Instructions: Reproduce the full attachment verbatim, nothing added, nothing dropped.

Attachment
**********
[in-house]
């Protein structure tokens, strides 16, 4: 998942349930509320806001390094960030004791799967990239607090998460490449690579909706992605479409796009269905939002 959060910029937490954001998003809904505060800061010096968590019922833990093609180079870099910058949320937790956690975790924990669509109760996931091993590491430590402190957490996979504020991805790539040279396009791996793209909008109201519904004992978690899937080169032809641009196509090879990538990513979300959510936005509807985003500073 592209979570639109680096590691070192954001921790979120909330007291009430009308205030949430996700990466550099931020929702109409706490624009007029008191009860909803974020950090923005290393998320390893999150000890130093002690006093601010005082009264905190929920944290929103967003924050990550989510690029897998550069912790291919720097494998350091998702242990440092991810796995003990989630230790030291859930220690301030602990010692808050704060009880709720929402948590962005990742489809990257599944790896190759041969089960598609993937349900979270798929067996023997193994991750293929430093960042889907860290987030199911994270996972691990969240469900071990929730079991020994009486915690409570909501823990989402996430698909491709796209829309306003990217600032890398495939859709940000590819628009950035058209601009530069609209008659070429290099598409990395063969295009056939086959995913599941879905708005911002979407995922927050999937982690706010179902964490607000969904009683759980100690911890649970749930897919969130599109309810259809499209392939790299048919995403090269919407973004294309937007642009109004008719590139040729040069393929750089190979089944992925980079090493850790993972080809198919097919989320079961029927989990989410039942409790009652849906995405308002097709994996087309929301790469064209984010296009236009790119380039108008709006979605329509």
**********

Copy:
[in-house]
């Protein structure tokens, strides 16, 4: 998942349930509320806001390094960030004791799967990239607090998460490449690579909706992605479409796009269905939002 959060910029937490954001998003809904505060800061010096968590019922833990093609180079870099910058949320937790956690975790924990669509109760996931091993590491430590402190957490996979504020991805790539040279396009791996793209909008109201519904004992978690899937080169032809641009196509090879990538990513979300959510936005509807985003500073 592209979570639109680096590691070192954001921790979120909330007291009430009308205030949430996700990466550099931020929702109409706490624009007029008191009860909803974020950090923005290393998320390893999150000890130093002690006093601010005082009264905190929920944290929103967003924050990550989510690029897998550069912790291919720097494998350091998702242990440092991810796995003990989630230790030291859930220690301030602990010692808050704060009880709720929402948590962005990742489809990257599944790896190759041969089960598609993937349900979270798929067996023997193994991750293929430093960042889907860290987030199911994270996972691990969240469900071990929730079991020994009486915690409570909501823990989402996430698909491709796209829309306003990217600032890398495939859709940000590819628009950035058209601009530069609209008659070429290099598409990395063969295009056939086959995913599941879905708005911002979407995922927050999937982690706010179902964490607000969904009683759980100690911890649970749930897919969130599109309810259809499209392939790299048919995403090269919407973004294309937007642009109004008719590139040729040069393929750089190979089944992925980079090493850790993972080809198919097919989320079961029927989990989410039942409790009652849906995405308002097709994996087309929301790469064209984010296009236009790119380039108008709006979605329509």